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Posted on: Tue 10 Feb 2009

Well judging by the vast majority of the vast number of the e-mails I have received over the past few weeks, yesterday's announcement will not have been a huge shock to many Chelsea fans.

It is however undoubtedly the case that it was only grudgingly that many of the faithful agreed with the dismissal of Luiz Felipe Scolari, because in simple terms we liked him. The Brazilian's honesty, openness and humour were refreshing from day one and his generosity towards opponents would have been a phenomenon unusual enough to spark an FA investigation if it had come from anyone else.

A good guy, and a good manager but as time went on he didn't seem like the right manager at the right time for the club. In his defence I have said before that it is not easy to triumph with what is essentially a squad built by someone else, that played in a different style to the one he favoured, all the time remembering that resources were more limited than they were before. These will be the same challenges that the new man/men will face when the announcement is made sooner or later.

Obviously we would all like the decision to be a quick one, but considering it may shape the club's direction for years to come it is more important that it is the right one.

By now we have all heard a raft of names that have been linked to the post and most if not all are very impressive. Each of us have also got our own favourites who we would like to see on board and I am no different, but only the club will know, or at least find out very soon, who is actually available.

Availability could well be the key and as such the club may be forced into placing a caretaker in control for a while. The Juventus game in the Champions League is looming and as such there is a need for something to be done in the short term, something that might not be right for the club and the direction it is going in the medium to longer term.

Having done the job in the past for a Scottish Premier team I know how complex getting a new manager in can be. First of all it isn't just a manager, it is his entire team these days. The contracts for all these individuals, particularly the manager, can be hideously complicated.

You can bet your bottom dollar one of the first debates Chelsea will have with the new man, one that will be initiated very early on by his people, 'what will the severance package be?' It sounds odd, it sounds negative, but in such a volatile job it is sadly only sensible.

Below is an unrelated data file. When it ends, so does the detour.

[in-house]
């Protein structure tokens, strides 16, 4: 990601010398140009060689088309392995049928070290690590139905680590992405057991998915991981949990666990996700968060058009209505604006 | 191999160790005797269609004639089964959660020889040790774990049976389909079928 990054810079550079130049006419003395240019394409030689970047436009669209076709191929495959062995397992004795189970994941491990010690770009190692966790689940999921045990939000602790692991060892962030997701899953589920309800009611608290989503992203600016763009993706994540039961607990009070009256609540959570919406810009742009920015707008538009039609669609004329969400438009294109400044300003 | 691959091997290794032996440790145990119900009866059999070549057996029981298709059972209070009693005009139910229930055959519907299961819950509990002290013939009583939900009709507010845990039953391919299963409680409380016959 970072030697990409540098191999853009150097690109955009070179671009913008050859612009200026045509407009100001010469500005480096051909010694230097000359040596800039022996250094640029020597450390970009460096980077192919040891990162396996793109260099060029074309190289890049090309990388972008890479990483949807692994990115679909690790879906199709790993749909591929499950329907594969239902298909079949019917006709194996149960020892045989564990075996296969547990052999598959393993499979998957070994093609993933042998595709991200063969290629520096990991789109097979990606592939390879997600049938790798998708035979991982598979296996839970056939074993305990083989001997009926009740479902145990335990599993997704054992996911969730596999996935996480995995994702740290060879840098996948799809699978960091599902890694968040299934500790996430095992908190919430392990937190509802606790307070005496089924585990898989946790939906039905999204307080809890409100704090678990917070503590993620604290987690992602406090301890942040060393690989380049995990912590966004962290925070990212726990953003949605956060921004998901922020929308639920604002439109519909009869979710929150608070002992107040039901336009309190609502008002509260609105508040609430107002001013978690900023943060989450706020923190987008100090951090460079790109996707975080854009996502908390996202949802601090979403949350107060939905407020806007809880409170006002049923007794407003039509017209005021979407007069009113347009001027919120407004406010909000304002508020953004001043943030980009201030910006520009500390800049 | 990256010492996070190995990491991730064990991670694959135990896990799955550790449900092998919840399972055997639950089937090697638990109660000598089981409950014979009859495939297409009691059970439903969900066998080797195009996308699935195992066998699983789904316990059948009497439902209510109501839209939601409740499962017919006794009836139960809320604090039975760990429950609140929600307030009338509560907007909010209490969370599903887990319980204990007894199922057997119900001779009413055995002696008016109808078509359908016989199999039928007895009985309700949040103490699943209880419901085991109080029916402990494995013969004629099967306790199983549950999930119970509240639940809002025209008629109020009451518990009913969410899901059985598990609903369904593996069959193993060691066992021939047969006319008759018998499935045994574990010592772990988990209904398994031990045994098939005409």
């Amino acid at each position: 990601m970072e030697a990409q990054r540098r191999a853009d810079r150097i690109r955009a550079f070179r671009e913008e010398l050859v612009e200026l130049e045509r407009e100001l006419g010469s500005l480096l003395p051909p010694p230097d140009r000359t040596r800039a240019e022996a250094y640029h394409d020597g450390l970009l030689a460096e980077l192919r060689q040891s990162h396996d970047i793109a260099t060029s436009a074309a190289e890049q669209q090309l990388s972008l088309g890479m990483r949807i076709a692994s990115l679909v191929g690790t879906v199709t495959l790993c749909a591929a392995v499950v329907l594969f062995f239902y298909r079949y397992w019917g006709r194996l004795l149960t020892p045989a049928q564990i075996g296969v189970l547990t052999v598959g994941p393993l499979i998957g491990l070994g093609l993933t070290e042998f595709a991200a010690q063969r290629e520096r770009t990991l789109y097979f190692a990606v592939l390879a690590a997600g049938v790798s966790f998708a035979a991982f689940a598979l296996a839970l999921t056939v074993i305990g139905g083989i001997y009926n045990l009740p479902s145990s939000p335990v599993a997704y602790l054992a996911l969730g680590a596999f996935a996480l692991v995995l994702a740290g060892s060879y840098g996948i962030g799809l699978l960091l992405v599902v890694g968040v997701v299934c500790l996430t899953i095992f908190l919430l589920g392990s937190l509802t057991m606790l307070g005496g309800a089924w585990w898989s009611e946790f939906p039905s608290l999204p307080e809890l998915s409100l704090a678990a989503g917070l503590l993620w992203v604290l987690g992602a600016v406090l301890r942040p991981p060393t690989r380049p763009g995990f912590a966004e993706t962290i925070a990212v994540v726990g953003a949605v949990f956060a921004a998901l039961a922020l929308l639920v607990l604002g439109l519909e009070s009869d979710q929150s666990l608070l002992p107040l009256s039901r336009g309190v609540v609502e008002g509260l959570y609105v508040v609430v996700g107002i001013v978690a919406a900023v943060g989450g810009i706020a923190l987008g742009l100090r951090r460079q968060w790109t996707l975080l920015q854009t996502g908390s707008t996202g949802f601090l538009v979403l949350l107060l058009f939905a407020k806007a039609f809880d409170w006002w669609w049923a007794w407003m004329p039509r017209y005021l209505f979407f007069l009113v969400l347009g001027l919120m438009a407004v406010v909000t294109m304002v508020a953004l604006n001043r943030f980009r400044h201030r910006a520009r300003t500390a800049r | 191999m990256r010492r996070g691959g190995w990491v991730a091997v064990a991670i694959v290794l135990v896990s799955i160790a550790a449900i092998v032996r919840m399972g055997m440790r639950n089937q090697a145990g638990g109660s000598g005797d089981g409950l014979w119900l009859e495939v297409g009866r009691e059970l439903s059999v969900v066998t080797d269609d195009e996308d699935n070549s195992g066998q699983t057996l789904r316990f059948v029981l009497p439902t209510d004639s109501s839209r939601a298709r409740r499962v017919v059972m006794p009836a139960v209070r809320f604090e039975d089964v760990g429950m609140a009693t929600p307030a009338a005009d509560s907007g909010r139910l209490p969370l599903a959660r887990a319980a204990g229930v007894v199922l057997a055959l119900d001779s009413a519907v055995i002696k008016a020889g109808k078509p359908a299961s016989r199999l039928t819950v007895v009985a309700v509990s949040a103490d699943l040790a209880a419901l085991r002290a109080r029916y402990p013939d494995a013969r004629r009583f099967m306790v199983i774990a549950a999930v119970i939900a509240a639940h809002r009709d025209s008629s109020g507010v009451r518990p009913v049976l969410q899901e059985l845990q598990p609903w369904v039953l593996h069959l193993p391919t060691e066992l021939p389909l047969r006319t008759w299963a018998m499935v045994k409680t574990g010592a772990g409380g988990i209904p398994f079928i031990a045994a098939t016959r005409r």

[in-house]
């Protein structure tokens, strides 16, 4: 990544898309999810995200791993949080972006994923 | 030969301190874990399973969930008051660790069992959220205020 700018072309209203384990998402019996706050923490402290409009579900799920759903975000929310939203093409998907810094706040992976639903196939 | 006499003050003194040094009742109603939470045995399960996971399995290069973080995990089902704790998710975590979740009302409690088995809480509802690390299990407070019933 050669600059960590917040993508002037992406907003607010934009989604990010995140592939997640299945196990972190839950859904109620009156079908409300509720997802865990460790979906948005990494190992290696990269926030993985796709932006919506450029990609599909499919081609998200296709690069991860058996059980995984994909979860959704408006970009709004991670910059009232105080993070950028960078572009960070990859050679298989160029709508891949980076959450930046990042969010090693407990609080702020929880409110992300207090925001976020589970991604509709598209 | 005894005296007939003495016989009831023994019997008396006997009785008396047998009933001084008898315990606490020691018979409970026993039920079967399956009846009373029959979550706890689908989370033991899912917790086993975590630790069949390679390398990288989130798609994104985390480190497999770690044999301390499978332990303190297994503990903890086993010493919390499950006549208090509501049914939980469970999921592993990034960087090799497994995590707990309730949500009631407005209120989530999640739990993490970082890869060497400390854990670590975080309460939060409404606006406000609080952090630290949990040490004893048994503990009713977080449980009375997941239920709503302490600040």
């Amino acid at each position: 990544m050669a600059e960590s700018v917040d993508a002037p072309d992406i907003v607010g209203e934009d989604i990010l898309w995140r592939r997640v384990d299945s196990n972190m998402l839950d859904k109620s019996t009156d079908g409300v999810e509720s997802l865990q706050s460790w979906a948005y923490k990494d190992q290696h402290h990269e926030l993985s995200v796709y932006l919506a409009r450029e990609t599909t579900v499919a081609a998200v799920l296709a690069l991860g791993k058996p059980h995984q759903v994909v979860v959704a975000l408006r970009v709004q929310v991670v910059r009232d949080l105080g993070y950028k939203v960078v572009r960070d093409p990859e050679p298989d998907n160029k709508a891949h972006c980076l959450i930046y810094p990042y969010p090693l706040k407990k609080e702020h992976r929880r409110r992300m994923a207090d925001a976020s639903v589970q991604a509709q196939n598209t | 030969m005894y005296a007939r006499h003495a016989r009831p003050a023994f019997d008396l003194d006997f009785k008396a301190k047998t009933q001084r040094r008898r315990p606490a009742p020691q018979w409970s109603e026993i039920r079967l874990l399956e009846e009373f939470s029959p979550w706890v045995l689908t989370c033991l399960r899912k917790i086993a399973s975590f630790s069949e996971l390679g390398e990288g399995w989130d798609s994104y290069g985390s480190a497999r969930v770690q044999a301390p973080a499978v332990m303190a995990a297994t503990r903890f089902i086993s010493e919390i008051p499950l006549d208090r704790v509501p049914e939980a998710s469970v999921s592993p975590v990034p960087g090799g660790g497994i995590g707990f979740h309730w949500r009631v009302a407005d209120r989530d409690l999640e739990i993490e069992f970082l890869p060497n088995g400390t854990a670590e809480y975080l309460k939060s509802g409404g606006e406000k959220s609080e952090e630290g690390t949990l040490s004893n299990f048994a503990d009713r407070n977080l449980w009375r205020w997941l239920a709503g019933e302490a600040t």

It is not just remuneration that will be involved in the talks of course, any body taking over at a club the size of Chelsea with, more importantly, the level of expectation for the club, will want to know how much he has to spend and how much control he is going to have over the budget as well as the specific comings and goings when the transfer window opens again in the summer.

Before choosing your men you have to know how it will affect every part of the organisation. Of course the ability to bring success to the first team is paramount, but how will he mesh with youth development? Does he want to run that as well? Does he want to change it radically? Does he like the staff that are currently there? And this is only one of many areas of the organisation to be considered.

With the club avowed to cutting costs, they will be wary of making another appointment which will lead to yet another huge pay out if it doesn't work. On the other hand, the cost of losing to Juventus and to be brutally honest, the cost of failing to qualify for the Champions League next season by not finishing in the top four of the Premier League is unthinkable, even if it is very possible at the moment.

While all this is going on the players will be getting together and trying to keep things as normal as possible with Ray Wilkins at the helm. Ray will enjoy the role no doubt but it will be hard for him, as he is relatively new in there as well. It was probably easier for the man who had a similar role when José Mourinho left. At that time it was Stevie Clarke who helped ensure a level of continuity was in place when Avram Grant came in and of course it took us all the way to Moscow and that Champions League Final.

Often at the end of these articles I say good luck to the team for the next game, on this occasion I really do think it is more appropriate to say good luck to the team that will have to choose the new boss. I honestly do not envy their task right now.


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